School Psychology Review

Higher Order, Multisample, Confirmatory Factor Analysis of the Wechsler Intelligence Scale for Children - Fourth Edition: What Does It Measure?

Timothy Z. Keith, Jodene Goldenring Fine, Gordon E. Taub, Matthew R. Reynolds, John H. Kranzler

pp. 108-127

General Issue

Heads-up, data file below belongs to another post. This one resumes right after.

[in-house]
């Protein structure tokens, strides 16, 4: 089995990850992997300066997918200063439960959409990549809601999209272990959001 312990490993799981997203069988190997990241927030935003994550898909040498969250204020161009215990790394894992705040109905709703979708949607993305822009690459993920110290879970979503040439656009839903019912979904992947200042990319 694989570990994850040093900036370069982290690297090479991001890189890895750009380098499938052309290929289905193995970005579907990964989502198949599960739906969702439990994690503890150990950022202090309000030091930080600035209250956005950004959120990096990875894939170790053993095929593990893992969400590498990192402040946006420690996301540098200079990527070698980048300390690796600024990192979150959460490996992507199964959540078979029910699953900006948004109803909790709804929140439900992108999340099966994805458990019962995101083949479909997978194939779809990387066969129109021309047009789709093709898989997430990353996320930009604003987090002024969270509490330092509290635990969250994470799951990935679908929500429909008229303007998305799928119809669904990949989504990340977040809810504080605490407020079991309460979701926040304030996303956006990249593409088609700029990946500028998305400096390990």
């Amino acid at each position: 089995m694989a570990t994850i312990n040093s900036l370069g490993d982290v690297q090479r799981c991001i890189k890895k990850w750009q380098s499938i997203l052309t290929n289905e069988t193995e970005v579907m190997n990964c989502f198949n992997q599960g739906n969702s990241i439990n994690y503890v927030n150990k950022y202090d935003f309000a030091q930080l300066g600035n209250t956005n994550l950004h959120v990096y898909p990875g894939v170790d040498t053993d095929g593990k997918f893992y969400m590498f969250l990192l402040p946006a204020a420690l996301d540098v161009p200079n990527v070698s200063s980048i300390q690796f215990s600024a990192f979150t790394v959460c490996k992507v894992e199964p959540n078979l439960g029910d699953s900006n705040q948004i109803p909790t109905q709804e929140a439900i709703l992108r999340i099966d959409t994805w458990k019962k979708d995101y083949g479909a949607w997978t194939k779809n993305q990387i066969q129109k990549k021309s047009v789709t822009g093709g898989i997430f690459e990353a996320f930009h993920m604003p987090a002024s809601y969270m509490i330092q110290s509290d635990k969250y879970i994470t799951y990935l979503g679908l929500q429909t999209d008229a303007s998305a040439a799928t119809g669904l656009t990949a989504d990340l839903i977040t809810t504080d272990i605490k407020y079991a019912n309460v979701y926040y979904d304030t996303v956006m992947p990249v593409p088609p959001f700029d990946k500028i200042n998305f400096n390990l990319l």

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Abstract. The recently published fourth edition of the Wechsler Intelligence Scale for Children (WISC-IV) represents a considerable departure from previous versions of the scale. The structure of the instrument has changed, and some subtests have been added and others deleted. The technical manual for the WISC-IV provided evidence supporting this new structure, but questions about consistency of measurement across ages and the nature of the constructs measured by the test remain. This research was designed to determine whether the WISC-IV measures the same constructs across its 11-year age span and to explicate the nature of those constructs. The results suggest that the WISC-IV indeed measures consistent constructs across ages. The scoring structure of the test was not supported in these analyses, however. Comparison of theory-derived alternative models suggests a model more closely aligned with Cattell-Horn-Carroll theory provides a better fit to the WISC-IV standardization data than does the existing WISC-IV structure. In particular, it appears that the WISC-IV measures crystallized ability (Gc), visual processing (Gv), fluid reasoning (Gf),short-term memory (Gsm), and processing speed (Gs); some abilities are well measured,others are not. We recommend that users regroup the Perceptual Reasoning tests, and Arithmetic, to better reflect the constructs measured by the WISC-IV.Specific suggestions are also provided for interpretation of WISC-IV scores.